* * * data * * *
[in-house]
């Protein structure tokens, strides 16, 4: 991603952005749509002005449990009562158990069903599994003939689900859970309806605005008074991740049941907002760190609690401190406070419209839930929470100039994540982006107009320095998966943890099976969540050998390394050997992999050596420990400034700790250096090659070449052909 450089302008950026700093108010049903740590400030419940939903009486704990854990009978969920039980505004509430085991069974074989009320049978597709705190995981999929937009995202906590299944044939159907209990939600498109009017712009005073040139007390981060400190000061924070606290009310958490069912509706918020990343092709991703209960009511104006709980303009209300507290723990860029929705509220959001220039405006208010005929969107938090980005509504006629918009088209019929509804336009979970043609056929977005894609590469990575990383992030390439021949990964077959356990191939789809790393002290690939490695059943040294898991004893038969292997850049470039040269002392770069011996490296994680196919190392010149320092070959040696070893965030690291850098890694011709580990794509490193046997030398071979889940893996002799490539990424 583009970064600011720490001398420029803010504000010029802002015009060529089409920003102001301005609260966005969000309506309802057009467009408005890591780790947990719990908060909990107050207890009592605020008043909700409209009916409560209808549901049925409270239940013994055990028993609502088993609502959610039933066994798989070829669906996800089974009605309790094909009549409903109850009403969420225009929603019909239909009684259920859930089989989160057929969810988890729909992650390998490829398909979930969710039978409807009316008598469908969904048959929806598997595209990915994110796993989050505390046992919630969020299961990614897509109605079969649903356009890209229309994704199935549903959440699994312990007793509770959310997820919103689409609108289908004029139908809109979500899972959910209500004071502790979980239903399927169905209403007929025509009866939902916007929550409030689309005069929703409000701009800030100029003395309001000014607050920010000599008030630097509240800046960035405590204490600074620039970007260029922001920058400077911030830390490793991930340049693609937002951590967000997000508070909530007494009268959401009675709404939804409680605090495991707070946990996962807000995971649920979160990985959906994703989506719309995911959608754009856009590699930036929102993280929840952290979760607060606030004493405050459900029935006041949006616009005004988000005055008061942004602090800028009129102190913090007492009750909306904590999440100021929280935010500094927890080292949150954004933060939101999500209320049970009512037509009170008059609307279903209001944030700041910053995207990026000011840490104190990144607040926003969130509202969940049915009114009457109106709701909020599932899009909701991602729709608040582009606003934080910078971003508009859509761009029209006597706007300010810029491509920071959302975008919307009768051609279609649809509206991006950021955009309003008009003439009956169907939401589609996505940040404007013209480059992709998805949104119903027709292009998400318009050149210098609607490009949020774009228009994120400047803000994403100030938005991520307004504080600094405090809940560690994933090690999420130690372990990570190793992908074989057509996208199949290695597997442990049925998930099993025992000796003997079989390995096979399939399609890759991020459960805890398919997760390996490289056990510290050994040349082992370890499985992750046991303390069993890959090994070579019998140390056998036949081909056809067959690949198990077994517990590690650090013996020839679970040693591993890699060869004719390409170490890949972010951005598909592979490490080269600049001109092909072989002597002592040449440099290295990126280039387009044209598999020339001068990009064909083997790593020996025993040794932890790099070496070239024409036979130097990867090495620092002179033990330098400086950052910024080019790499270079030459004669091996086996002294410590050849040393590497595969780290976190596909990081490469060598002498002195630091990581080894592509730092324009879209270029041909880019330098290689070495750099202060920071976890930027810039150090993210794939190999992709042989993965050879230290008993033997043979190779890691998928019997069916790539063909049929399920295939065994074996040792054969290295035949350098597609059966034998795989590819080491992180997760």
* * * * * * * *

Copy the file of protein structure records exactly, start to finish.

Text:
[in-house]
């Protein structure tokens, strides 16, 4: 991603952005749509002005449990009562158990069903599994003939689900859970309806605005008074991740049941907002760190609690401190406070419209839930929470100039994540982006107009320095998966943890099976969540050998390394050997992999050596420990400034700790250096090659070449052909 450089302008950026700093108010049903740590400030419940939903009486704990854990009978969920039980505004509430085991069974074989009320049978597709705190995981999929937009995202906590299944044939159907209990939600498109009017712009005073040139007390981060400190000061924070606290009310958490069912509706918020990343092709991703209960009511104006709980303009209300507290723990860029929705509220959001220039405006208010005929969107938090980005509504006629918009088209019929509804336009979970043609056929977005894609590469990575990383992030390439021949990964077959356990191939789809790393002290690939490695059943040294898991004893038969292997850049470039040269002392770069011996490296994680196919190392010149320092070959040696070893965030690291850098890694011709580990794509490193046997030398071979889940893996002799490539990424 583009970064600011720490001398420029803010504000010029802002015009060529089409920003102001301005609260966005969000309506309802057009467009408005890591780790947990719990908060909990107050207890009592605020008043909700409209009916409560209808549901049925409270239940013994055990028993609502088993609502959610039933066994798989070829669906996800089974009605309790094909009549409903109850009403969420225009929603019909239909009684259920859930089989989160057929969810988890729909992650390998490829398909979930969710039978409807009316008598469908969904048959929806598997595209990915994110796993989050505390046992919630969020299961990614897509109605079969649903356009890209229309994704199935549903959440699994312990007793509770959310997820919103689409609108289908004029139908809109979500899972959910209500004071502790979980239903399927169905209403007929025509009866939902916007929550409030689309005069929703409000701009800030100029003395309001000014607050920010000599008030630097509240800046960035405590204490600074620039970007260029922001920058400077911030830390490793991930340049693609937002951590967000997000508070909530007494009268959401009675709404939804409680605090495991707070946990996962807000995971649920979160990985959906994703989506719309995911959608754009856009590699930036929102993280929840952290979760607060606030004493405050459900029935006041949006616009005004988000005055008061942004602090800028009129102190913090007492009750909306904590999440100021929280935010500094927890080292949150954004933060939101999500209320049970009512037509009170008059609307279903209001944030700041910053995207990026000011840490104190990144607040926003969130509202969940049915009114009457109106709701909020599932899009909701991602729709608040582009606003934080910078971003508009859509761009029209006597706007300010810029491509920071959302975008919307009768051609279609649809509206991006950021955009309003008009003439009956169907939401589609996505940040404007013209480059992709998805949104119903027709292009998400318009050149210098609607490009949020774009228009994120400047803000994403100030938005991520307004504080600094405090809940560690994933090690999420130690372990990570190793992908074989057509996208199949290695597997442990049925998930099993025992000796003997079989390995096979399939399609890759991020459960805890398919997760390996490289056990510290050994040349082992370890499985992750046991303390069993890959090994070579019998140390056998036949081909056809067959690949198990077994517990590690650090013996020839679970040693591993890699060869004719390409170490890949972010951005598909592979490490080269600049001109092909072989002597002592040449440099290295990126280039387009044209598999020339001068990009064909083997790593020996025993040794932890790099070496070239024409036979130097990867090495620092002179033990330098400086950052910024080019790499270079030459004669091996086996002294410590050849040393590497595969780290976190596909990081490469060598002498002195630091990581080894592509730092324009879209270029041909880019330098290689070495750099202060920071976890930027810039150090993210794939190999992709042989993965050879230290008993033997043979190779890691998928019997069916790539063909049929399920295939065994074996040792054969290295035949350098597609059966034998795989590819080491992180997760």